I also meant to comment on how weird it is to me that there is this HUGE love for Israel.
BIDEN: Gwen, no one in the United States Senate has been a better friend to Israel than Joe Biden. I would have never, ever joined this ticket were I not absolutely sure Barack Obama shared my passion.Palin throughout the debate does this effusive "I'm so glad we are in agreement on Issue X" -- which actually really annoys me -- but Biden's really adamant about his strong support for Israel. I get that having an ally in the Middle East is really important to the US, but I get the feeling that the support is for Israel qua Israel, which I don't so much understand.
IFILL: Has this administration's policy been an abject failure, as the senator says, Governor?
PALIN: No, I do not believe that it has been. But I'm so encouraged to know that we both love Israel, and I think that is a good thing to get to agree on, Senator Biden. I respect your position on that.
IFILL: Everybody gets extra credit tonight. We're going to move on to the next question. Governor, you said in July that someone would have to explain to you exactly what it is the vice president does every day. You, senator, said, you would not be vice president under any circumstances. Now maybe this was just what was going on at the time. But tell us now, looking forward, what it is you think the vice presidency is worth now.Not gonna lie, I don't really have a sense of what the role of the VP is supposed to be. And this is one instance where The West Wing does not help me at all ;)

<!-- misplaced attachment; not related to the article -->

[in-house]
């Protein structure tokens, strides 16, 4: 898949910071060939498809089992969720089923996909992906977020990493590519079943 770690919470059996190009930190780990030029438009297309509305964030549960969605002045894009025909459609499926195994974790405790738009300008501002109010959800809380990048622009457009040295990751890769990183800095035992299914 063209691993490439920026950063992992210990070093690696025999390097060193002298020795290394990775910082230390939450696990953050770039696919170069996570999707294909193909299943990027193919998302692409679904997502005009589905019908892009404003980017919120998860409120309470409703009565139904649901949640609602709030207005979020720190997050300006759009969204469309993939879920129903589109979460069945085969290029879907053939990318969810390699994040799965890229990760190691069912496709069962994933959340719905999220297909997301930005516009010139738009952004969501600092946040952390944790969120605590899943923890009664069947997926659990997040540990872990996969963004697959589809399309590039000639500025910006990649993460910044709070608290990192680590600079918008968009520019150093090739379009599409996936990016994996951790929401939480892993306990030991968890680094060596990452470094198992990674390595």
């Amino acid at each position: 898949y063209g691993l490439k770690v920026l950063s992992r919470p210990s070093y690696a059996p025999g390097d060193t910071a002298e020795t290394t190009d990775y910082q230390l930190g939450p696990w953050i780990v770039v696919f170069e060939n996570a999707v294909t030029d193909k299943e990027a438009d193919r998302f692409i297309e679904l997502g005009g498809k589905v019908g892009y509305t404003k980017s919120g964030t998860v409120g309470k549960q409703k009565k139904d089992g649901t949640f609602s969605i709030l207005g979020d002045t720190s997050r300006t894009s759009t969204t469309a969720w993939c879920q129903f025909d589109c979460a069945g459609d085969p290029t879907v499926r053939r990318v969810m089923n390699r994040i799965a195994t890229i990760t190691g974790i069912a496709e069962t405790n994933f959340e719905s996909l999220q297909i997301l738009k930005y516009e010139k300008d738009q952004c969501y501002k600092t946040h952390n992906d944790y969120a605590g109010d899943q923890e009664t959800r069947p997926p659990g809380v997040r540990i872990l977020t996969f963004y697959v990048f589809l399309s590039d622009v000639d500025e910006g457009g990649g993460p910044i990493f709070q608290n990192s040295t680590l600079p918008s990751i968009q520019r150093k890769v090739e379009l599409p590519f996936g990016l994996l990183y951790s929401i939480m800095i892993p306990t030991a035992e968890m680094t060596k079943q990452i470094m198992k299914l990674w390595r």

PALIN: In my comment there, it was a lame attempt at a joke and yours was a lame attempt at a joke, too, I guess, because nobody got it. Of course we know what a vice president does.
BIDEN: They didn't get yours or mine? Which one didn't they get?
PALIN: No, no. Of course, we know what a vice president does. And that's not only to preside over the Senate and will take that position very seriously also. I'm thankful the Constitution would allow a bit more authority given to the vice president if that vice president so chose to exert it in working with the Senate and making sure that we are supportive of the president's policies and making sure too that our president understands what our strengths are. John McCain and I have had good conversations about where I would lead with his agenda. That is energy independence in America and reform of government over all, and then working with families of children with special needs. That's near and dear to my heart also. In those arenas, John McCain has already tapped me and said, that's where I want you, I want you to lead. I said, I can't wait to get and there go to work with you.